Language tags in IPP (was: Re: [Suppress-Script] Initial list of 300 languages)

Mark Davis mark.davis at
Tue Mar 14 02:46:40 CET 2006

First, I'm certainly not against the use of heuristics where there is no 
other available information. But they remain only heuristics, even if 
they work "surprisingly well" they are going to fail sometimes. So any 
system is far better off communicating the information rather than 
letting it be simply a guess. Even with pretty good heuristics, charset 
detection is never going to be 100%, especially with short documents, 
and even if a language (or locale) tag is available. But this is really 
getting off topic, and diverting from the real issue at hand:

The original issue was the assertion that disaster would befall us if a 
Suppress-Script were missing. Ira still hasn't provided a convincing, 
complete scenario that suddenly some data is going to be tagged 
"zu-Latn-AQ" that was formerly only tagged "zh-Latn", and thus cause his 
printer to fail.


Ned Freed wrote:
>> I'll go a bit further; the notion that a specification should
>> communicate charset mapping by using language tags instead of charset
>> tags is bizarre, and doomed to fail. Encountering a script tag is the
>> least of the problems to expect.
> On the contrary, it is commonly done in a variety of applications and 
> works
> surprisingly well in practice.
> Ira has been talking about IPP. Let me talk about email. Email isn't 
> an end to
> end protocol and hence has no ability to negotiate anything on the 
> fly. There
> are many cases where preferred language information is available but 
> charset
> information is not. Finally, "just use UTF-8" is an absolute and complete
> nonstarter for a huge number of people, our wishes to the contrary
> notwithstanding. (This is gradually changing, but Unicode ubiquity is 
> still a
> very long way away.)
> As a specific example, suppose I'm generating an over quota message to 
> a local
> user. I have templates for this messages composed in a variety of 
> languages and
> stored in UTF-8. I look up the user, I find their preferred language 
> and I use
> it both to select the apppropriate template to use and I then use an 
> ancillary
> table to select the appropriate charset to translate the UTF-8 to.
> So why wasn't the preferred charset stored in the directory along with 
> the
> language? Simple: Because users make these choices, and most users 
> don't know
> enough about their own charset usage to make an appropriate selection. 
> They are
> able to select the language they want to receive messages in, however.
> An obvious tweak is to store the messages in some charset other than 
> UTF-8. But
> this amounts to hardcoding the charset choice into the template - 
> you're still
> deriving the choice of charset from the language.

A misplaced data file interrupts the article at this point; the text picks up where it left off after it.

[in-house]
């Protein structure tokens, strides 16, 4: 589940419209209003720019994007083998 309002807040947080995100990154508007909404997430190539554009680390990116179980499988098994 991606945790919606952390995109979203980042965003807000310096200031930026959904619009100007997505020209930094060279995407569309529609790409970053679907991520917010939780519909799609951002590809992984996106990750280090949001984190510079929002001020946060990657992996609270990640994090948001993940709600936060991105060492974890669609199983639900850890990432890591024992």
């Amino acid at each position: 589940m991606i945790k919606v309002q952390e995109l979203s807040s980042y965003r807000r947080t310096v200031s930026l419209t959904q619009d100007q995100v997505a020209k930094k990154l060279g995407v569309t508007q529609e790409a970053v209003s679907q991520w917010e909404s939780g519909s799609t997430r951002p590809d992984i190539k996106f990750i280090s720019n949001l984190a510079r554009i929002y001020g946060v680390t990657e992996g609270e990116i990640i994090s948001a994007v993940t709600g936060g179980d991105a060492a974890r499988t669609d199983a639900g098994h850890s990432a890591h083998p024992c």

> The email system I work is a combination of several different products 
> that
> originated from different companies. I believe there used to be three 
> different
> pieces of code that did the language->charset mapping, all done at 
> different
> times by different implementors working for different companies (I 
> eliminated
> one of these during a code cleanup a few years back.) The fact that 
> different
> groups have arrived at the same outcome speaks very strongly as to the 
> utility
> of this technique.
> As to whether this works well in practice, we have lots of international
> customers and while they find lots of things in the i18n realm to 
> complain
> about, this isn't one of them, as least not since I made the mapping 
> table
> configurable and extensible. (All of the original variants were 
> hard-coded.)
>> Let me be clear; I think making the Suppress-Script data as accurate as
>> possible is all to the good. But the sky won't fall if Suppress-Script
>> is not set; we already clearly state that script and country information
>> shouldn't be included unless it is necessary. I frankly don't see that
>> people will add scripts to tags unless they are really necessary, in the
>> small handfuls of cases like zh-Hant or az-Latn.
> A lot of people think "more specific is better". I see lots of "en-us"
> floating around in contexts where the "-us" is totally unnecessary and 
> may in
> fact be inappropriate.
> More generally, I learned long ago that betting on people behaving in a
> particular way when it comes to these sorts of choices is an extremely 
> risky
> proposition. The best designs try to accomodate a wide range of possible
> behavior and don't depend on what we might hope is the likely outcome. 
> That's
> why getting this suppress-script stuff nailed down is so important, 
> and why Ira
> is absolutely right when he says that 3066bis is in jeopardy if this 
> effort
> fails.
>                 Ned
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